Oberstar has been one of the nation’s most tireless leaders in the effort to improve rural transportation safety. While U.S. Census figures show that about one out of five (21 percent) Americans live in rural areas, the Federal Highway Administration (FHWA) has found that about six out of ten (57 percent) percent of highway deaths occur on roads that it considers rural.
“Seeing all of those fatalities on a map of your personal driving route makes the problem impossible to ignore, and that’s a very good thing for those of us trying to address the problem,” said Oberstar. “We need to get more serious about improving the safety of the nation’s roads.”
Lighter traffic and pleasant scenery on rural roads can lull drivers into a false sense of security. This can lead to motorists driving at unsafe speeds, distracted, fatigued, unbelted or impaired, all of which increase the likelihood of a crash. Additionally, emergency response time to a rural crash and hospital transport can be lengthy and thus jeopardize survival rate. Crash victims are five to seven times more likely to die from their injuries unless they arrive at a trauma center in the first half-hour following the crash.
The Fourth of July is often the most dangerous driving day of the year, according to the National Highway Traffic Safety Administration. Crowded rural roads and holiday related drinking are among the many factors that contribute to the danger.
“Before you hit the road this holiday weekend, do yourself a favor and do an online search of your route,” advises Oberstar. “Drivers obviously should be careful everywhere, but they should be extra careful in areas that are most prone to fatal crashes.”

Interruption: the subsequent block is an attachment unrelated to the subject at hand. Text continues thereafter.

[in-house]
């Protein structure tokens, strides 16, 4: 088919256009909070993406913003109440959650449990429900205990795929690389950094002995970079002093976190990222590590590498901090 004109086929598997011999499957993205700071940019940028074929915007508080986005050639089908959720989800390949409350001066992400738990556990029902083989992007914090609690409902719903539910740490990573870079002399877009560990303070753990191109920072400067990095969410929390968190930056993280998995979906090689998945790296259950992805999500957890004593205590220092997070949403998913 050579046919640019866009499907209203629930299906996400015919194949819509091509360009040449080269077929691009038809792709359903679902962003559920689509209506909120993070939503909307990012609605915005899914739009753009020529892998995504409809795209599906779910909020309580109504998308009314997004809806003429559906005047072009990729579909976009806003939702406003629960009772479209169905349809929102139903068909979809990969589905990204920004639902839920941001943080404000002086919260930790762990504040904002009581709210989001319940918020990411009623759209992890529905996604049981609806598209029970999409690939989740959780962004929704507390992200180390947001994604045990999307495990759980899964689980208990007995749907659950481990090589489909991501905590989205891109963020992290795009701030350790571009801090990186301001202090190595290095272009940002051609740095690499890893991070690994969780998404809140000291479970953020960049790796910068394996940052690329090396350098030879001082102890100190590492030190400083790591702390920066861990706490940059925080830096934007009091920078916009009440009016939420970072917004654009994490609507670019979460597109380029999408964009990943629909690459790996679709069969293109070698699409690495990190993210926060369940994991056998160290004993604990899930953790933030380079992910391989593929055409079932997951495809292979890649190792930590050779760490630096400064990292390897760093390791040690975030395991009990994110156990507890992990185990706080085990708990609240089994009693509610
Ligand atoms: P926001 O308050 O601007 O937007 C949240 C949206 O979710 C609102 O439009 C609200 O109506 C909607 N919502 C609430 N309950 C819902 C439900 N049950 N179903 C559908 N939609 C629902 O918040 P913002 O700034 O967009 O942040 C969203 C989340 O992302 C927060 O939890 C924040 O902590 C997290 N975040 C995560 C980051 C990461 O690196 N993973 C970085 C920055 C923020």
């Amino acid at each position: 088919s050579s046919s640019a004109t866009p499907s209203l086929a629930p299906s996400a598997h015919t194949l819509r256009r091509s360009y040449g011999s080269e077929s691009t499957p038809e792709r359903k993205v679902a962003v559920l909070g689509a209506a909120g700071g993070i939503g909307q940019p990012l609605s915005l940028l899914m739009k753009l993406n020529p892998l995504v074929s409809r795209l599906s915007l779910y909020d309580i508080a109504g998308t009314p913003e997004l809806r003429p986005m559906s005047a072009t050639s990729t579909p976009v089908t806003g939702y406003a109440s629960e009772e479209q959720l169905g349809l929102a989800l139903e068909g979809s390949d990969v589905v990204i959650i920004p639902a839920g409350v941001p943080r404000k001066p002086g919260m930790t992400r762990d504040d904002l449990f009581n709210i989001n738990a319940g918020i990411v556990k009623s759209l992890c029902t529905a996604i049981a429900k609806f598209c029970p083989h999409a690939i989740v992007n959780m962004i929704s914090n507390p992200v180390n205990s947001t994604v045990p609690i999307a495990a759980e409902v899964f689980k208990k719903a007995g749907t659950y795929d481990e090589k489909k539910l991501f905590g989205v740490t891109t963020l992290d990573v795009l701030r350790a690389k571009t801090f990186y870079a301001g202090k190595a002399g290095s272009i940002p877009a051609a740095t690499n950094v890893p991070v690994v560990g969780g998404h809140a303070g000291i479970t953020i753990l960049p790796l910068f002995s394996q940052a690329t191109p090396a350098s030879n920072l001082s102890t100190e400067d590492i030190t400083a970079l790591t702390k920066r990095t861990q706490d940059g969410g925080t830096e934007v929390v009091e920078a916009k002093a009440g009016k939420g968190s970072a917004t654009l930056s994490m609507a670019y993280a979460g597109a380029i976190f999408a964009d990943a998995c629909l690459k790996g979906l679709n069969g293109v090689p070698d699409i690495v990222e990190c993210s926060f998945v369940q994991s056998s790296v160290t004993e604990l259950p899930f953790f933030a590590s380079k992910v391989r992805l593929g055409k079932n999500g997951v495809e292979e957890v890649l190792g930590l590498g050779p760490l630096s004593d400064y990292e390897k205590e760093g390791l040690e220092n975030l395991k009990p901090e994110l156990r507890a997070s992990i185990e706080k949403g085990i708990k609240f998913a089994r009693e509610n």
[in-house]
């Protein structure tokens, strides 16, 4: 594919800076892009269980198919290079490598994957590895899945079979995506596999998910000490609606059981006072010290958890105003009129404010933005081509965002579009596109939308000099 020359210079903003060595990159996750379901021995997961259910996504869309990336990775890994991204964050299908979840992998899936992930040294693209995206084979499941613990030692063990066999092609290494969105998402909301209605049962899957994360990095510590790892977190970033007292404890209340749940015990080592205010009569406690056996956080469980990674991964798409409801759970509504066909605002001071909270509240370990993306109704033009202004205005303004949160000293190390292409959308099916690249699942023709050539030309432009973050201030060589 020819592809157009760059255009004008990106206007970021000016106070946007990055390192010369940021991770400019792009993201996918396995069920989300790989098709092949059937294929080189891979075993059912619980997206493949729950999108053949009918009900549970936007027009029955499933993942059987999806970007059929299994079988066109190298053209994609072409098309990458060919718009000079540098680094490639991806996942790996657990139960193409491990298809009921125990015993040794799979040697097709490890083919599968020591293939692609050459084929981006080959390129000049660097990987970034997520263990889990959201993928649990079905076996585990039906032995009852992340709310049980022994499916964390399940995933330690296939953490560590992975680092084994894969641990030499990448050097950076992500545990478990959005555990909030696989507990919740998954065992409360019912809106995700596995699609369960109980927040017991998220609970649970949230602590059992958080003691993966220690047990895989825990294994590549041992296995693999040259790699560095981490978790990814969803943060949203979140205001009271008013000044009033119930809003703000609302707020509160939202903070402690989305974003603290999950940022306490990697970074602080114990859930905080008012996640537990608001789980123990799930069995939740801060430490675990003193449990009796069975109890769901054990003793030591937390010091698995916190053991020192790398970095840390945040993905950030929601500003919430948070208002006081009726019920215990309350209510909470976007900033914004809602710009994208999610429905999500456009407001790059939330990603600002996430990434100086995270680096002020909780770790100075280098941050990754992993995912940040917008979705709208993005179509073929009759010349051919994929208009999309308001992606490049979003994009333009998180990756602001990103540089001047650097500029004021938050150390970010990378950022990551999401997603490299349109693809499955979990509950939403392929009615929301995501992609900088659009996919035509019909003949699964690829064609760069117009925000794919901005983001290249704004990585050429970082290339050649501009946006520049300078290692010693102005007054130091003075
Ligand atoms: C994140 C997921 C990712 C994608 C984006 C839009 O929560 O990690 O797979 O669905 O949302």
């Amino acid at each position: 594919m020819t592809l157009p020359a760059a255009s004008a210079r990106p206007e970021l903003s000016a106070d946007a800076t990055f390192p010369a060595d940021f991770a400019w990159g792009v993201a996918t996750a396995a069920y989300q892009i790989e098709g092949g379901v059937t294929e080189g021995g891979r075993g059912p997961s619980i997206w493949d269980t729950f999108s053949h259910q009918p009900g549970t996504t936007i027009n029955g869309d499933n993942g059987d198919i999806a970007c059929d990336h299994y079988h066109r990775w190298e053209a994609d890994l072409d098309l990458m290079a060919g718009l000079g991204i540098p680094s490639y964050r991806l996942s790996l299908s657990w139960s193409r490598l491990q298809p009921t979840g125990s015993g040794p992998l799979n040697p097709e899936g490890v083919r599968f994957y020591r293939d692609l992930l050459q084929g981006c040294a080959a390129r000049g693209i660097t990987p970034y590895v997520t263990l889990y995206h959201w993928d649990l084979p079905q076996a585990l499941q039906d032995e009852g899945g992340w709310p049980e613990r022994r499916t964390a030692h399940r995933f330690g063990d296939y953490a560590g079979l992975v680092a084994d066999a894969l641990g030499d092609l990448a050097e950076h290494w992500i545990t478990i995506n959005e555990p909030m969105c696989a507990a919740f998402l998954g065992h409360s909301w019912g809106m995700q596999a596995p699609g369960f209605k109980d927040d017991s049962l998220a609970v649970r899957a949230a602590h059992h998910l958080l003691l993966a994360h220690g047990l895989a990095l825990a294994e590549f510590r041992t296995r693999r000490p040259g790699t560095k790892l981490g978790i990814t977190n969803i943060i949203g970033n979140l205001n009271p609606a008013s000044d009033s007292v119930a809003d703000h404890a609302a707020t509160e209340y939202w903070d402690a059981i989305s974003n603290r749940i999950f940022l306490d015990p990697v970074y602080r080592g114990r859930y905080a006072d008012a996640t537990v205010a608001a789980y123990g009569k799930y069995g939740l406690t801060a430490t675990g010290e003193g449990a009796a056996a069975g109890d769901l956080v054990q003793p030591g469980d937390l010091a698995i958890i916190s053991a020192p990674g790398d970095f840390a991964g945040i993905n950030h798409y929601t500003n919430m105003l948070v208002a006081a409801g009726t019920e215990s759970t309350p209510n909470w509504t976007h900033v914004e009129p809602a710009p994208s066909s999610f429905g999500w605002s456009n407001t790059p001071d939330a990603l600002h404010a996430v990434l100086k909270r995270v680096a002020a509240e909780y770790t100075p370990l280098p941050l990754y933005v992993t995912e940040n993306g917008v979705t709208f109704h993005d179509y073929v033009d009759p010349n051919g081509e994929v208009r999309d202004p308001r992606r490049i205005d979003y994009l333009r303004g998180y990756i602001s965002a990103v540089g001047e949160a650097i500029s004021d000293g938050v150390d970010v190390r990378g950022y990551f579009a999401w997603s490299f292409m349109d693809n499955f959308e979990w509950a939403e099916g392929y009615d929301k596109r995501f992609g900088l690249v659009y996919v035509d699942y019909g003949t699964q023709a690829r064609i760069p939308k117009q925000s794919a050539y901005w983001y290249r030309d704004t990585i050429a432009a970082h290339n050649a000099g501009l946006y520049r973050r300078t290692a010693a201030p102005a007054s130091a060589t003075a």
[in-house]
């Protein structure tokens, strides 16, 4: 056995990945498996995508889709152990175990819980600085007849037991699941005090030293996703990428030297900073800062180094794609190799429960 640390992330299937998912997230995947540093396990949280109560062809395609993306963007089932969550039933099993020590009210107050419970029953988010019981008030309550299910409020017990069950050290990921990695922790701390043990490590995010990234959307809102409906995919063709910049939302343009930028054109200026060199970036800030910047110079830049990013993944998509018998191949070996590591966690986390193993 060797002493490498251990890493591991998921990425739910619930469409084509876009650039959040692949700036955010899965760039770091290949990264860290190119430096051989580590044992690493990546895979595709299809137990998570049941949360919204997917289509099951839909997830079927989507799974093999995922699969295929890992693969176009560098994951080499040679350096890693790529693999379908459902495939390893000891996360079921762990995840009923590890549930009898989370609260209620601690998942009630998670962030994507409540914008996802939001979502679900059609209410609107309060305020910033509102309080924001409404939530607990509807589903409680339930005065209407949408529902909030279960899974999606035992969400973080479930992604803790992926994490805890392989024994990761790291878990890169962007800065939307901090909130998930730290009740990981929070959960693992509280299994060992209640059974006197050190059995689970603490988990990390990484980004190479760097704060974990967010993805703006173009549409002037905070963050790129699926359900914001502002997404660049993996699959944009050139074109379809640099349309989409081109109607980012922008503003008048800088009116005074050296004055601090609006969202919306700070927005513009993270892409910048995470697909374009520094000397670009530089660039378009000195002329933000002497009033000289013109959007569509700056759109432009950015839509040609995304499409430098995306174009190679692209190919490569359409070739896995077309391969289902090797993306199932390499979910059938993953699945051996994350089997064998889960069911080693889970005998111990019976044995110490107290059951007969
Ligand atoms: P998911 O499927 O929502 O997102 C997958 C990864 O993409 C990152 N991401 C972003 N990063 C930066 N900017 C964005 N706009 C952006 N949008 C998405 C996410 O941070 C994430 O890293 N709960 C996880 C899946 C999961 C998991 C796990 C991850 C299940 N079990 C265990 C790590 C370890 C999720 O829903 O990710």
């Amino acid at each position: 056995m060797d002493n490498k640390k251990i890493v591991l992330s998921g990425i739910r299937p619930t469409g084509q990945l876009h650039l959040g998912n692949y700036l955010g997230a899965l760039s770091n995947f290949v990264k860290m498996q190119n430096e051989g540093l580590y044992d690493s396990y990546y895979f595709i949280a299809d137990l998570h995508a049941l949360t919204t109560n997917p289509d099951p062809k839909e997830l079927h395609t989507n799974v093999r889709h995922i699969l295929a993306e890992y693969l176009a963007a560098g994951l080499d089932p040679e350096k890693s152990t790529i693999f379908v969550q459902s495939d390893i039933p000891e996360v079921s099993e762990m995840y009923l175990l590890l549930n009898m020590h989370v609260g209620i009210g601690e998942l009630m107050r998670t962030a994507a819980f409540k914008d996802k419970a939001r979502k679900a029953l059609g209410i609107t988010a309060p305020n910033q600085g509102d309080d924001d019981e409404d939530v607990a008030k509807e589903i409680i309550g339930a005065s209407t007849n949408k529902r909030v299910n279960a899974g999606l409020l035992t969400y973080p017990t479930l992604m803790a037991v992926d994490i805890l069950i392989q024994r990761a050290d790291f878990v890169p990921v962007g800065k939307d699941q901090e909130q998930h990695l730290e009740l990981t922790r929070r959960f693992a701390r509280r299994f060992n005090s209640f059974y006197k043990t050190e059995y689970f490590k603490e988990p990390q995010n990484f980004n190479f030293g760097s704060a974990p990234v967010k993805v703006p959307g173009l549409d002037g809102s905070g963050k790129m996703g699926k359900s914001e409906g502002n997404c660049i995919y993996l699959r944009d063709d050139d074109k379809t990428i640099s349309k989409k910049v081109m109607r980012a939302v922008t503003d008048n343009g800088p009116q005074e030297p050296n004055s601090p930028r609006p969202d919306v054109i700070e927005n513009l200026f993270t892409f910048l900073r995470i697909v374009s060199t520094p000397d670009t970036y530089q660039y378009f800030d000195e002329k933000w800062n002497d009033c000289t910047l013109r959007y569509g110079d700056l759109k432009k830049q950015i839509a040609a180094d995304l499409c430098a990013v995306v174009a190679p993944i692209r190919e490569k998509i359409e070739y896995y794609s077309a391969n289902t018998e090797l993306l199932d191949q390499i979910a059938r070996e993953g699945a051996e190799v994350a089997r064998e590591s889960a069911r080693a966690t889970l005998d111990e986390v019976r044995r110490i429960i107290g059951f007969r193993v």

The SafeRoadMaps tool is being used in a variety of ways to educate the public about road fatalities. For instance, driver’s education leaders have advocated use of he tool as a means to teach new drivers the importance of following the rules of the road. Drivers are exploring their most common routes and being educated about the need to take sensible precautions. Finally, road safety officials are using the tool to better pinpoint where policy, structural and traffic management adjustments are most needed.
“SafeRoadMaps is not about casting blame,” said Lee Munnich, CERS Director. “This is about making sure drivers are informed and safe, and policymakers have a user friendly tool to guide their safety related decisions.”
In addition to rural hot zones, SafeRoadMaps now also identifies urban hot zones. Eighteen states have urban areas in the Top 100, the ten states with the most “hot zones” are Arizona, California, Florida, Hawaii, Maryland, Nevada, New Jersey, New York, Pennsylvania, and Texas. These urban zones are also viewable on www.saferoadmaps.org.
The Center for Excellence in Rural Safety provides citizen-centered research, training, and outreach to enhance rural safety and to meet the needs of rural transportation practitioners and policymakers. It operates as a joint venture of the University of Minnesota’s Humphrey Institute of Public Affairs and Center for Transportation Studies.
-- END --